PEORIA — Blue Cross and Blue Shield of Illinois is trading one Peoria hospital for another.

As of Jan. 1, the Blue Cross health-insurance network no longer will include most OSF HealthCare hospitals in Illinois, it was announced Tuesday. That includes OSF HealthCare Saint Francis Medical Center in Peoria, as well as facilities in Galesburg, Kewanee and Monmouth.

But, also beginning Jan. 1, UnityPoint Health-Methodist will become part of the Blue Cross network for the first time in 30 years. The two announcements were almost concurrent, followed by hastily arranged news conferences by officials of both hospitals.

While OSF HealthCare expressed disappointment and surprise at the termination, Dr. Keith Knepp, president of UnityPoint Health-Methodist and Proctor in Peoria, said his organization was pleased to partner with Blue Cross after years of conversations. 

"We've been expecting this for some time. We've been working on it, hoping for it," Knepp said at an afternoon news conference. "We didn't know when the timing would come about, but we're very pleased the timing is now." 

Other UnityPoint Health providers — including the physicians network and Proctor and Pekin hospitals — already were part of the Blue Cross network, according to Knepp. He said expanding in-network access to Methodist will make it easier for the system to provide a comprehensive array of services.

The change is the latest twist in the long-running competition between the area's two major health-care providers. 

In 2013, what then was Methodist Medical Center filed an ultimately unsuccessful lawsuit against OSF Healthcare System. Among other things, it charged OSF Saint Francis Medical Center routinely threatened to withdraw from the Blue Cross preferred-provider network if it contracted with Methodist. 

A federal appellate court ruled in OSF's favor in June. The court found no evidence of anti-trust violations.   

Insurers typically negotiate rates and price structures with health-care providers.

"We negotiated a rate with Blue Cross that we're satisfied with," Knepp said. "It appears St. Francis did not." 

Blue Cross initiated the OSF termination last week, according to Randy Billings, the Peoria-based organization's senior vice president for population health. It affected only three OSF hospitals: St. Francis, St. Mary Medical Center in Galesburg and Saint Anthony Medical Center in Rockford.

But with its major facilities no longer in the Blue Cross network, OSF believed it could not provide regional broad-based service — including referrals — from its other hospitals, according to Billings.

"We felt that they had backed us into a corner," he said during a late-morning news conference at Spalding Pastoral Center. "We were quite surprised by their termination of our facilities."

The insurance company didn't cite a reason for the move, according to Billings. But he said Blue Cross wanted to expand its regional network beyond OSF hospitals, which had offered the company preferred rates. OSF couldn't maintain those rates under those circumstances.

In a statement the Journal Star received Tuesday afternoon, Blue Cross confirmed Billings' account regarding network expansion.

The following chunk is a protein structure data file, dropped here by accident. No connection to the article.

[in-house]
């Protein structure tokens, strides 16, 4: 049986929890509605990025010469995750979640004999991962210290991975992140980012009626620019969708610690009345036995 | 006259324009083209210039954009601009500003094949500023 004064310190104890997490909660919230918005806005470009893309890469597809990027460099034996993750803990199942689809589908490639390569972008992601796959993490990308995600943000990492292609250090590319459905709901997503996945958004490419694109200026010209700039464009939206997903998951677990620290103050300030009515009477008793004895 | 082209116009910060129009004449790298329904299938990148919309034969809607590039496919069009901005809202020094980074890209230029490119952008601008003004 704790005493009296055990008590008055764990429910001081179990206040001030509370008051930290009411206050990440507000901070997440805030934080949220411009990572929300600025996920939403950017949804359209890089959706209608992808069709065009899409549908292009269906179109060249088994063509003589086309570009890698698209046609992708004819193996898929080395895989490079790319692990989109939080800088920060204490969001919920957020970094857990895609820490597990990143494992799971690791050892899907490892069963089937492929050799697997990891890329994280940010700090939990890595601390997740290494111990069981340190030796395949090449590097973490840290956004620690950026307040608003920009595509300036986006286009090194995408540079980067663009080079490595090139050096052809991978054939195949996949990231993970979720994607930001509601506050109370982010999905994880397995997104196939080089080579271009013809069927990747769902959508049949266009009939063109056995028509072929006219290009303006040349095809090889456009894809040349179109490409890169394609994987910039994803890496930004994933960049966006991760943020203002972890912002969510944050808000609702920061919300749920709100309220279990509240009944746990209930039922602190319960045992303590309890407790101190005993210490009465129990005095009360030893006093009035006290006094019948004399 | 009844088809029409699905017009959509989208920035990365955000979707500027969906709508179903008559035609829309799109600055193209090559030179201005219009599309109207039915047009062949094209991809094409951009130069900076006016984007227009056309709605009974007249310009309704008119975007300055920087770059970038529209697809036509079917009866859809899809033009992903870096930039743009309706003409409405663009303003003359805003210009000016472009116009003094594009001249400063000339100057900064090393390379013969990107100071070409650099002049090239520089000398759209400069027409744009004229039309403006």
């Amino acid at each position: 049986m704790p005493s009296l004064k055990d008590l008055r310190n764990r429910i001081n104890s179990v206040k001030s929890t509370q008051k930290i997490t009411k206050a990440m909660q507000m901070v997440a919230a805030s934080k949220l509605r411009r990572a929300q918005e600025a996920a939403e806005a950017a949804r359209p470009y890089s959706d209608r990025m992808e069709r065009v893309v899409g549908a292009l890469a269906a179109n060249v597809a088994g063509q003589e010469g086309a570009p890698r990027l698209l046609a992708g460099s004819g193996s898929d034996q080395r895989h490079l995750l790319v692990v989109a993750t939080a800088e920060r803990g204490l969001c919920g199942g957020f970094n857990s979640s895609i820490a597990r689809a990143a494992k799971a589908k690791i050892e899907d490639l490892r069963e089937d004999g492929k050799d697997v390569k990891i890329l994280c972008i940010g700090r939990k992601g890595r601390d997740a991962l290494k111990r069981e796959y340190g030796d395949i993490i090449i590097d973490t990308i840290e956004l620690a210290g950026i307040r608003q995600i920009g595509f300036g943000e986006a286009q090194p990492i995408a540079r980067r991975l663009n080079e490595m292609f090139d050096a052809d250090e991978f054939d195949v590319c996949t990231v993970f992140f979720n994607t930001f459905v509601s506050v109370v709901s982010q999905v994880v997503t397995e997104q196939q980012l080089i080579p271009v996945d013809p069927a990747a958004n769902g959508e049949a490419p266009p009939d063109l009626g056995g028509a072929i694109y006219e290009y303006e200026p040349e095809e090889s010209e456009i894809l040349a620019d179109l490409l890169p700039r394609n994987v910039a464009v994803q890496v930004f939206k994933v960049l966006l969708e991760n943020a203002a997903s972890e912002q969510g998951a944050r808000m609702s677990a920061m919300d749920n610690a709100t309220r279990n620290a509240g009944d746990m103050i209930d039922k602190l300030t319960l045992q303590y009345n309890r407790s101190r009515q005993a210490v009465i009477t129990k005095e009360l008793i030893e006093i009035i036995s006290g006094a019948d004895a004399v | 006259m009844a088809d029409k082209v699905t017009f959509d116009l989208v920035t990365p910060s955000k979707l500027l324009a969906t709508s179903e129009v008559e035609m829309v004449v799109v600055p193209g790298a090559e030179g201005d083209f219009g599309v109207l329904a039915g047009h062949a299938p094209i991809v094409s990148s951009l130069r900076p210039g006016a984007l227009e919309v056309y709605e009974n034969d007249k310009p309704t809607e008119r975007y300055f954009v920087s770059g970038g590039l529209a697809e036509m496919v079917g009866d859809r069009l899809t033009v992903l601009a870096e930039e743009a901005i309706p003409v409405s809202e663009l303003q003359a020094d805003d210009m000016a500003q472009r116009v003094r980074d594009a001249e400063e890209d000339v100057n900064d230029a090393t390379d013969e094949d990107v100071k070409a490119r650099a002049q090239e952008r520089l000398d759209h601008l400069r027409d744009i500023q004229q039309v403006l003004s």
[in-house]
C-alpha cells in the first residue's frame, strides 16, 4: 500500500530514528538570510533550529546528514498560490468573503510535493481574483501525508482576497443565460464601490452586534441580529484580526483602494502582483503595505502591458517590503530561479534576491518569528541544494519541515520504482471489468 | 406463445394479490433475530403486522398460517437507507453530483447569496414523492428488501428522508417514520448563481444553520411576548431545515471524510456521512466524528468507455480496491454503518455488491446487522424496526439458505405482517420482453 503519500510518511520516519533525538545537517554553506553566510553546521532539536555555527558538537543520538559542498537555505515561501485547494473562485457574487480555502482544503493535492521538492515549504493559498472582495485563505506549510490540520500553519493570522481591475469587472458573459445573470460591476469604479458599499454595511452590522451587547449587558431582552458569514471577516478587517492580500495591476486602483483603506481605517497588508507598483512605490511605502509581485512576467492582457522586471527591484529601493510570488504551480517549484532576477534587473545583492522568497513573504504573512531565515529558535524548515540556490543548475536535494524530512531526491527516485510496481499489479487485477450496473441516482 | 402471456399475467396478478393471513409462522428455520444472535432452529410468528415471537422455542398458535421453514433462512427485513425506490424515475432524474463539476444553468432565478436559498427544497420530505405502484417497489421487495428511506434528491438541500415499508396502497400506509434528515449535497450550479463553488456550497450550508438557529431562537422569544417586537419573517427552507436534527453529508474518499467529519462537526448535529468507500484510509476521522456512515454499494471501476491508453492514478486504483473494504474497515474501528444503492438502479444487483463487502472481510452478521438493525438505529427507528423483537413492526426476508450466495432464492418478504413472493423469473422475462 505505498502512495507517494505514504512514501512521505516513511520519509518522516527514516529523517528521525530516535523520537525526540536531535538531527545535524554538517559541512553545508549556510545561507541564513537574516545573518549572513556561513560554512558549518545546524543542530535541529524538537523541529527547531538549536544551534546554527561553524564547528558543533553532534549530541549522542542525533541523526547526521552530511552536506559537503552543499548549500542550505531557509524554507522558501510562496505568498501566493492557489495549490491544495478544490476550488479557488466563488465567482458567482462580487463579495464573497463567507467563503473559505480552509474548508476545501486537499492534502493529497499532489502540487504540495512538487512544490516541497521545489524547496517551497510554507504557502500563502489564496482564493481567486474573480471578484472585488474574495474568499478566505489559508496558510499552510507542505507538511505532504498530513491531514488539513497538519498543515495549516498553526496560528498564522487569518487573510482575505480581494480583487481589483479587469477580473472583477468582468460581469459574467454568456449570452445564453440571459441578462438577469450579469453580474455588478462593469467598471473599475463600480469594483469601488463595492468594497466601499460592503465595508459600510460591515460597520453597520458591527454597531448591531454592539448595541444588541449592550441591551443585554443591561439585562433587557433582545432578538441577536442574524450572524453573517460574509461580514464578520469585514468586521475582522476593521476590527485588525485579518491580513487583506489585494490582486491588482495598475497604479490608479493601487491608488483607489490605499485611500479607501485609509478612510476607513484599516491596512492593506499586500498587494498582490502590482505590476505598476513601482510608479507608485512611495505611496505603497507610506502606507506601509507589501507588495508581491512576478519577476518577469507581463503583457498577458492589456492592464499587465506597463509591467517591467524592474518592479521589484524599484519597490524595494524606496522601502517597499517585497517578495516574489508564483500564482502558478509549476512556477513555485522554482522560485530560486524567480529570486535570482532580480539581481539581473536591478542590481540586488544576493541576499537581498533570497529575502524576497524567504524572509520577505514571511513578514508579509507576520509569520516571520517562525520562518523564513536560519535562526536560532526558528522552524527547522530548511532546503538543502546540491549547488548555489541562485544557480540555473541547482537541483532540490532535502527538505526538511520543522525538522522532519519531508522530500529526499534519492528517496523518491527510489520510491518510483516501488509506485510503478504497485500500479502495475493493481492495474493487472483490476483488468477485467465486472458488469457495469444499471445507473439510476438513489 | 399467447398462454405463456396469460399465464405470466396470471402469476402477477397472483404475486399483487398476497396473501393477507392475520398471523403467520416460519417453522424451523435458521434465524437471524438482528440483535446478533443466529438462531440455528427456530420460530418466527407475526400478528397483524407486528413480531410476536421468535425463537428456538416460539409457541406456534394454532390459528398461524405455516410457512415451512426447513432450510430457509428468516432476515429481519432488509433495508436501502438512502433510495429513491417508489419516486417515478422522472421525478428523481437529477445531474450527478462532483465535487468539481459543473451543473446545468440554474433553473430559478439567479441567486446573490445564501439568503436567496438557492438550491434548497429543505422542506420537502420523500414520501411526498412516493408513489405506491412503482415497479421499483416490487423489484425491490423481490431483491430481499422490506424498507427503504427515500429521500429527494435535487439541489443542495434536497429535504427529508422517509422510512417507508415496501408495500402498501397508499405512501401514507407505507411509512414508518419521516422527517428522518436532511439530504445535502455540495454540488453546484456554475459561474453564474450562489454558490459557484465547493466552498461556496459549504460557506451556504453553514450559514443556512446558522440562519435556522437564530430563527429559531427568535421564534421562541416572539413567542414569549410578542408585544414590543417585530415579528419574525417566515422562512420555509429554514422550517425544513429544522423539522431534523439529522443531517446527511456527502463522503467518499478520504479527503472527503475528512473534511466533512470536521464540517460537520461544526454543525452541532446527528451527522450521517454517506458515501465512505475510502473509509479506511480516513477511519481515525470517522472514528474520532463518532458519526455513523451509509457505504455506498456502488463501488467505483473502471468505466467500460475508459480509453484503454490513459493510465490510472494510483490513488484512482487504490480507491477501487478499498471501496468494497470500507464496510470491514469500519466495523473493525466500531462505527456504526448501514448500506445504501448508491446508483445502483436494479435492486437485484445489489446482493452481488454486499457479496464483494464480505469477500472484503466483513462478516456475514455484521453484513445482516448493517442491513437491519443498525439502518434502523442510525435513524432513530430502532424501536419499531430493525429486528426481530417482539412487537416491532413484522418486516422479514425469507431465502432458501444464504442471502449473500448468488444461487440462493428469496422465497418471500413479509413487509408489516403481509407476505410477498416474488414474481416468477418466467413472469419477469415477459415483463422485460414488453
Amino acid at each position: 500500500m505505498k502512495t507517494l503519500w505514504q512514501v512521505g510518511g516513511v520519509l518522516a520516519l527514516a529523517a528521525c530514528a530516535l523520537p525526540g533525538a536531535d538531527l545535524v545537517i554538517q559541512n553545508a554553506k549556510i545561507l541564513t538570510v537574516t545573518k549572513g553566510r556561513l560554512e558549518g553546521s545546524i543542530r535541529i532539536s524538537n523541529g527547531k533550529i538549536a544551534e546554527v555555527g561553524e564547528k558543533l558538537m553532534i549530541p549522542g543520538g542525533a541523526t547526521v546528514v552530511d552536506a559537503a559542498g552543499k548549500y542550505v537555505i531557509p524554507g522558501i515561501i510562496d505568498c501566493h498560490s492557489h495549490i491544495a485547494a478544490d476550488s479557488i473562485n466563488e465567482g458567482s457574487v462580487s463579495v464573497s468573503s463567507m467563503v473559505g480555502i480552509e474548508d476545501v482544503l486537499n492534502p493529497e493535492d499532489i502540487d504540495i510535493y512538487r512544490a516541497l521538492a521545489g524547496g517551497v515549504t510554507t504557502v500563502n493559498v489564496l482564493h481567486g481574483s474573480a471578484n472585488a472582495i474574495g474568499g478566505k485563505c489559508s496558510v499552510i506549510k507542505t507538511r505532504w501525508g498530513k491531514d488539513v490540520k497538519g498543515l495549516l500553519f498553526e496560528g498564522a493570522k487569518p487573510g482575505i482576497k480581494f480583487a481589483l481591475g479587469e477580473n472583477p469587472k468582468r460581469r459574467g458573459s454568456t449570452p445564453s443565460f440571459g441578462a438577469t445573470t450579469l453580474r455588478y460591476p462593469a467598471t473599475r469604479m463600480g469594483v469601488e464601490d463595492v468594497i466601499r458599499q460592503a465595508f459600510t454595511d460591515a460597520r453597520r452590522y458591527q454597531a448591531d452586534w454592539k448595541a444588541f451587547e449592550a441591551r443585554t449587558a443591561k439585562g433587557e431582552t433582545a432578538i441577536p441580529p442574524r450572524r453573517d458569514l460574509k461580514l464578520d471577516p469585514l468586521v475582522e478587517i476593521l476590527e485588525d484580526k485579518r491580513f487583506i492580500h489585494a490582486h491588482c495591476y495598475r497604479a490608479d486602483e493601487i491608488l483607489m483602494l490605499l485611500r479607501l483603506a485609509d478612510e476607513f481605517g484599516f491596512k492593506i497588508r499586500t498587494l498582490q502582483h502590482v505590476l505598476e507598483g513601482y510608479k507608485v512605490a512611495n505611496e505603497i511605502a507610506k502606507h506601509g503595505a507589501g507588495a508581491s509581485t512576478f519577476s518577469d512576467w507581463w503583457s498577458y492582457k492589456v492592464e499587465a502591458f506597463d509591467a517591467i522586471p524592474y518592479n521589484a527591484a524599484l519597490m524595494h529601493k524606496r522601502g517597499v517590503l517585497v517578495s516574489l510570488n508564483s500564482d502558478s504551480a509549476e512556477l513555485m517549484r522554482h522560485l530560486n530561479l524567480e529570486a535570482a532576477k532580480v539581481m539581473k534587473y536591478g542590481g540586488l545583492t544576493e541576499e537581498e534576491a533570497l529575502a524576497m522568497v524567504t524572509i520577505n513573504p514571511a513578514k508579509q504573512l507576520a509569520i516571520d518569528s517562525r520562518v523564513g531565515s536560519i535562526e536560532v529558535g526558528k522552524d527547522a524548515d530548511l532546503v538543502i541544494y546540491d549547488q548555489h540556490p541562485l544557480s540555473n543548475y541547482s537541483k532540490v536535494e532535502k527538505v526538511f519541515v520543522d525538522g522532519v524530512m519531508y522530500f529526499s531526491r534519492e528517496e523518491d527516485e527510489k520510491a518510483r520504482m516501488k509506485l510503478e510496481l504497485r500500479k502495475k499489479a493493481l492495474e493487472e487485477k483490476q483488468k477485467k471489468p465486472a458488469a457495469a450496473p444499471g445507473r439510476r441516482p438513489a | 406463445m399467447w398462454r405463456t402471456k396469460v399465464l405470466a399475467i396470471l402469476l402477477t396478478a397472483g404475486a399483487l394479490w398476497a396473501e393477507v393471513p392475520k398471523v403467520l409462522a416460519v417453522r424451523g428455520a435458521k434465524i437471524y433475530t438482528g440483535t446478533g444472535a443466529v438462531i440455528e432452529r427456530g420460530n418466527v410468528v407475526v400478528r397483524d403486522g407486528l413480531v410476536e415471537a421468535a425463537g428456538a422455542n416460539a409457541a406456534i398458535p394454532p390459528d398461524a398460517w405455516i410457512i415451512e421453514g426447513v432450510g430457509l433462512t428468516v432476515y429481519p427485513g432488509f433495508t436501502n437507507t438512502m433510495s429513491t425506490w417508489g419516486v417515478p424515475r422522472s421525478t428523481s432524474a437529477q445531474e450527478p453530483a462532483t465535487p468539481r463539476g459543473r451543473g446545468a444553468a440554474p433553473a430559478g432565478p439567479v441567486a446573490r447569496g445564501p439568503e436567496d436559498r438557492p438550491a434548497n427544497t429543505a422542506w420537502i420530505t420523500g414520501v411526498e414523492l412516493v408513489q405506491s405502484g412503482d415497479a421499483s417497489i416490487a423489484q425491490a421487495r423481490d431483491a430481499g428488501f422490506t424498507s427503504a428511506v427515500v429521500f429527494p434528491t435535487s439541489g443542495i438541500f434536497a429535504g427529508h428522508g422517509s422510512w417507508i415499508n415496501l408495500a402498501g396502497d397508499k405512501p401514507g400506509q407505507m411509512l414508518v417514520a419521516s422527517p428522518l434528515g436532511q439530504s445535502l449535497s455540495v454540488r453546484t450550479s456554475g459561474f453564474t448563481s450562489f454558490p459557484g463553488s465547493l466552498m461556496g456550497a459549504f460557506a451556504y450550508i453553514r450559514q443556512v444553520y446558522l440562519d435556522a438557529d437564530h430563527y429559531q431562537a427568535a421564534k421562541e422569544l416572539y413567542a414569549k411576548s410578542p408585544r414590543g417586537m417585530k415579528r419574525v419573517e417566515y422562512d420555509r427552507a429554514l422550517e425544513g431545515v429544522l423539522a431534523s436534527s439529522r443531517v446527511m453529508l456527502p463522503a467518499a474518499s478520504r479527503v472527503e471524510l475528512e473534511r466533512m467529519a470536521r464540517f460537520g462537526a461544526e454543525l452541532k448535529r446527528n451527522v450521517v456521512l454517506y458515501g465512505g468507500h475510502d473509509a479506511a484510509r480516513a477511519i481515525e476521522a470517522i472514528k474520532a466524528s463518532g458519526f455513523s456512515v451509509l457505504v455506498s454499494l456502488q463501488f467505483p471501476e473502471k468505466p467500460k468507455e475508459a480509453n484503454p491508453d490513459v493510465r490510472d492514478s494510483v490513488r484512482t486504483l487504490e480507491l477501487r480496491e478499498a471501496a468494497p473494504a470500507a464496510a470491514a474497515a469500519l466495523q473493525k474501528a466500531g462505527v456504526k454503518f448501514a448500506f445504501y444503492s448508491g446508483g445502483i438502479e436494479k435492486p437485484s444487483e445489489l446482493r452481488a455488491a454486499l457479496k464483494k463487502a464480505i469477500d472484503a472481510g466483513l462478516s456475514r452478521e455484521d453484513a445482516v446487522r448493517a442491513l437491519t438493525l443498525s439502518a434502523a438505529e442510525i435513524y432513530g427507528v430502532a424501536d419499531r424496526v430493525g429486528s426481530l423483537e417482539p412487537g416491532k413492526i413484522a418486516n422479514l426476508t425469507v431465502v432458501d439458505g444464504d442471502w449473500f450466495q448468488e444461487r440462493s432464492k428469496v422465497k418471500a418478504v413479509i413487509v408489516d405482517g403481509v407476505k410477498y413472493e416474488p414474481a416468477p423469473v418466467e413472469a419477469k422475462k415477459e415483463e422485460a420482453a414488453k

"Our current PPO and BlueChoice contracts (with OSF) ... no longer serve BCBSIL's aim to continue to broaden our members' access to network providers and further enhance our network and product offerings," the insurance company stated. 

"Our mission is to continue to provide access to quality, cost-effective health care in Illinois. That includes creating and designing networks that balance access and affordability of care."

The Blue Cross termination includes that entity's insurance plans based in other states but applies only to OSF hospitals, Billings said. OSF non-hospital facilities, including physicians and cardiovascular and neurological institutes, are not affected.

OSF hospitals still will treat Blue Cross patients, but out-of-pocket expenses likely will be higher. Billings suggested the Blue Cross move also might affect the OSF bottom line.

"They're certainly the largest payer in the Illinois market, so it does impact quite a few people," Billings said. "We don't take this lightly. Our mission is to serve all people, especially the most disadvantaged.

"Hopefully, (Blue Cross) will see that we want to be in, and they will change their minds and let us into their network."

Representatives of both sides stated they're open to continuing contract discussions.

Other affected OSF hospitals include Saint Luke Medical Center in Kewanee and Holy Family Medical Center in Monmouth.

The OSF hospital in Alton, Saint Anthony's Medical Center, is to remain on the Blue Cross network, Billings said. He cited major health facilities in and around nearby St. Louis, where high-risk patients can be transferred easily. An OSF hospital in Escanaba, Mich., also is unaffected.

Nick Vlahos can be reached at nvlahos@pjstar.com or 686-3285. Follow him on Twitter @VlahosNick. Pam Adams can be reached at 686-3245 or padams@pjstar.com. Follow her on Twitter @padamspam.

.embed-container { position: relative; padding-bottom: 56.25%; height: 0; overflow: hidden; max-width: 100%; } .embed-container iframe, .embed-container object, .embed-container embed { position: absolute; top: 0; left: 0; width: 100%; height: 100%; }